Ok, so we’ve got claims of the Ranger 102 FR being “tough yet playful,” statements about both firm-snow and soft-snow performance, and notes about it being agile and allowing for big sweeping turns. In other words, Fischer is talking a huge game about the Ranger 102 FR’s versatility, so that will certainly be one of our main questions for our full review.

Shape / Rocker Profile

The Ranger 102 FR looks quite similar to the Ranger 108 Ti in terms of shape. They both have a moderate amount of taper in the tips, and the Ranger 102 FR has a bit more tail taper than the Ranger 108 Ti.

The rocker profile of the Ranger 102 FR is also very similar to that of the Ranger 108 Ti. Both skis have fairly deep tip rocker lines, but not very dramatic tip splay.

One of the main differences between the Ranger 102 FR and the Ranger 108 Ti and 98 Ti is the 102 FR’s “twinned” tail (it’s not a true twin, but the Ranger 102 FR has noticeably more tail splay than the 108 Ti — 35 mm vs. 17 mm). However, the Ranger 102 FR’s tail rocker line is not very deep, so we don’t expect it to feel drastically surfier / looser than the other Ranger skis, especially when you take into consideration its specs in the next section…

Flex Pattern

Tips: 8-8.5
Shovels: 8.5-9
In Front of Toe Piece: 9.5
Underfoot: 10
Behind Heel Piece: 9.5-9
Tails: 9

While Fischer is emphasizing the Ranger 102 FR’s playfulness, its flex pattern certainly doesn’t suggest that it’ll be some sort of noodly butter stick. This is a pretty stiff ski, and it’s stiff through most of its length. The tips are just slightly softer than the tails, and the tails are pretty stout (they begin ramping up to “9” or “9.5” pretty quickly).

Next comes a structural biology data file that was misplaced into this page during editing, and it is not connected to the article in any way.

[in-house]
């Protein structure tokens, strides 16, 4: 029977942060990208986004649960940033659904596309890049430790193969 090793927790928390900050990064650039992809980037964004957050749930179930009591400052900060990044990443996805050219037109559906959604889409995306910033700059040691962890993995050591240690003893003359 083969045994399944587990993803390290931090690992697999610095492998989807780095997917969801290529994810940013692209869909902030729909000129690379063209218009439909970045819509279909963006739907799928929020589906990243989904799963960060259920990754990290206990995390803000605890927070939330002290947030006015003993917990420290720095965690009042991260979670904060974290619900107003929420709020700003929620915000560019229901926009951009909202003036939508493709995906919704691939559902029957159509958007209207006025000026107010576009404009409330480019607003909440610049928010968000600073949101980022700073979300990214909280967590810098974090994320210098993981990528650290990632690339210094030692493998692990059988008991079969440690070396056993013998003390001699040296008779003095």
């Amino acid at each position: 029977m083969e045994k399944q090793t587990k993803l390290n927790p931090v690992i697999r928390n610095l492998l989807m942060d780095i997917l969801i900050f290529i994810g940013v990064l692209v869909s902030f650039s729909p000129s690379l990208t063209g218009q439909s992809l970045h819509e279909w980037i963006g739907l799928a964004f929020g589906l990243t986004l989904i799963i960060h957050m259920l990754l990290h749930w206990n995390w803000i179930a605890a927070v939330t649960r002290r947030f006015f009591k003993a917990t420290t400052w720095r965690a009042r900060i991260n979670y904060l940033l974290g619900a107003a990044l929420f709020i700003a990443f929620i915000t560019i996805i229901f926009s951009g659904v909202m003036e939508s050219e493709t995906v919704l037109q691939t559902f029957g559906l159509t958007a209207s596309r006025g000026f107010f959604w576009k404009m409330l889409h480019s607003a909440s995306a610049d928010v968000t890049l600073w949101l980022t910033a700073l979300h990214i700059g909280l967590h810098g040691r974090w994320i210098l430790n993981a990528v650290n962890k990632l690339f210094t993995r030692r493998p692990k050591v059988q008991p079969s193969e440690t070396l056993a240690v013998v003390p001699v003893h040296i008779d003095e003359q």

With such a stout flex pattern, we’re very interested to see how demanding / forgiving the Ranger 102 FR feels, and if we’ll be able to access that stiff flex when trying to pop off features or bend the ski into tighter turns.


At around 102 mm underfoot, the Ranger 102 FR occupies an increasingly diverse category of all-mountain skis that aim to provide a nearly equal mix of hard- and soft-snow performance. It’s going up against some tough competition, including the Rossignol Soul 7 HD, Line Sick Day 104, Atomic Bent Chetler 100, and a bunch of other skis. We’ll be A/Bing it against several skis in this class, and since Fischer hypes up the Ranger 102 FR’s ability to handle both pow and firm snow, we’ll be weighing in on where the Ranger 102 FR feels most at home when it comes to snow conditions.


When I first flexed the Ranger 102 FR, I lost a bit of interest, since I knew the Ranger 108 Ti was a pretty light ski (~1950 g for the 182 cm), and I don’t tend to get along very well with stiff skis that are also very light (I often find them harsh and unforgiving).